Posted by: Idioma Extra | May 18, 2011

Thursday Tidbit

-Ed or –ing participles?

Many English learners have problems with participles as adjectives. For example, are you interested or interesting in something? Was the vacation excited or exciting? The following is an explanation of when to use either –ed or –ing:


-ed participles are used when the speaker is expressing his or her feelings about something, for example:

He was pleased with the results.

She is embarrassed about what she said.

The students are bored by the presentation.


-ing participles are used to describe something you observe or experience, for example:

The vacation was exhausting.

His explanation is confusing.

The movie was entertaining.

 Check Yourself

Write the correct form of the participle in the spaces below.

1.  My bath was ________________.  I feel ________________ now.  (relax)

2.  Joe is _____________ because he had a _______________ day.  (tire)

3.  The mouse was ______________ by the trap.  How to get the cheese was ______________.  (confuse)

4.  The amount of homework was ___________________.  The student felt ______________.  (overwhelm)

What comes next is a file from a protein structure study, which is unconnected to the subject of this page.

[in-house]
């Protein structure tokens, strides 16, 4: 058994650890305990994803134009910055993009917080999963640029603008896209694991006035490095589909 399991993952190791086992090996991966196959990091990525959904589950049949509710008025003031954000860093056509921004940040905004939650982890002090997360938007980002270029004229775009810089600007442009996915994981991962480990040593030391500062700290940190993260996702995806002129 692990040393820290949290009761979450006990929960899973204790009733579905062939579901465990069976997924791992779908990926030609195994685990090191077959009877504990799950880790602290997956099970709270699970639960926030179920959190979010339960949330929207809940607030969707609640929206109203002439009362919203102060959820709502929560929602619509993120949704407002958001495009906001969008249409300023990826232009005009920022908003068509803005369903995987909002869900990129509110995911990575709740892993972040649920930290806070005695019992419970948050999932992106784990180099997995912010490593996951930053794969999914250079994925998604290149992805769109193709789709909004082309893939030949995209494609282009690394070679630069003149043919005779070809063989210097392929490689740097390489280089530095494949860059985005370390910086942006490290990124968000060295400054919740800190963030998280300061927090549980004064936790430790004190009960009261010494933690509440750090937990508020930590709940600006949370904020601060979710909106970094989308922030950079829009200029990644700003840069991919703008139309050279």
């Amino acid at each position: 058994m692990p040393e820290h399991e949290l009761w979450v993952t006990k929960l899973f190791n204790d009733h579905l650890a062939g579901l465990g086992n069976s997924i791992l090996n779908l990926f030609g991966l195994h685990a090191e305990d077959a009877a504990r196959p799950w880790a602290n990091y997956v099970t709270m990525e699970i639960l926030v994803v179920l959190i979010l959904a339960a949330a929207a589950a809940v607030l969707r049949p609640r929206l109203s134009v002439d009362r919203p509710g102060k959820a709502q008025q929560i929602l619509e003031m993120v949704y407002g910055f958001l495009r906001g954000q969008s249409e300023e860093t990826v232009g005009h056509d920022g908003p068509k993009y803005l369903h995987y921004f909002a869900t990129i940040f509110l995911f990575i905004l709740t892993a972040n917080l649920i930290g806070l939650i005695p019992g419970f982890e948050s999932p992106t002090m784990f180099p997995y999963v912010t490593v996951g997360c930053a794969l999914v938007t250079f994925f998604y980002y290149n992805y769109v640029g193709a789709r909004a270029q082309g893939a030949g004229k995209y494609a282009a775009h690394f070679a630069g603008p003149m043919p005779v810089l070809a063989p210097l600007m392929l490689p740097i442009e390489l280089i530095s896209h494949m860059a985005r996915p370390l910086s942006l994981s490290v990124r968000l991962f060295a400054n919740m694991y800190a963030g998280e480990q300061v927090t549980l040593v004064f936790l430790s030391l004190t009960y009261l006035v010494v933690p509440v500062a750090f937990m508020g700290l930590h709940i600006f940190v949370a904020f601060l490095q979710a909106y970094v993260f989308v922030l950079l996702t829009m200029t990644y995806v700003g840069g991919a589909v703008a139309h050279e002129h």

5.  Your jokes are _______________.  I am _________________. (amuse)

6.  I was so _______________ by the movie.  Some of the scenes were very ______________. (touch)

7.  The TV program was _____________.  I felt _____________ watching it.

8.  My father got angry.  My father’s words were _________________.  I got ____________.  (upset)

9.  The nurse came in with a big needle.  It was _______________.  I felt _______________ when she started walking towards me. (frighten)

10.  Ted forgot to zip his zipper.  It was so ________________.  He felt very ________________.  (embarrass)

 Answers to last week’s Check Yourself.

 1. I bought some interesting souvenirs (for / to) my father.

2. I have taught English (for / to) students for many years.

3. I cleaned the apartment (for / to) my roommate because he was on vacation.

4. I brought some interesting pictures (for / to) my class.

5. We rented a car (for / to) my mother who was visiting.

6. We needed to explain the situation (for / to) the boss.

7. We ran very fast (for / to) the store.

8. I paid the bill (for / to) her.

9. We rented the apartment (for / to) some university students.

10. I went to the meeting (for / to) my co-worker because he was sick.


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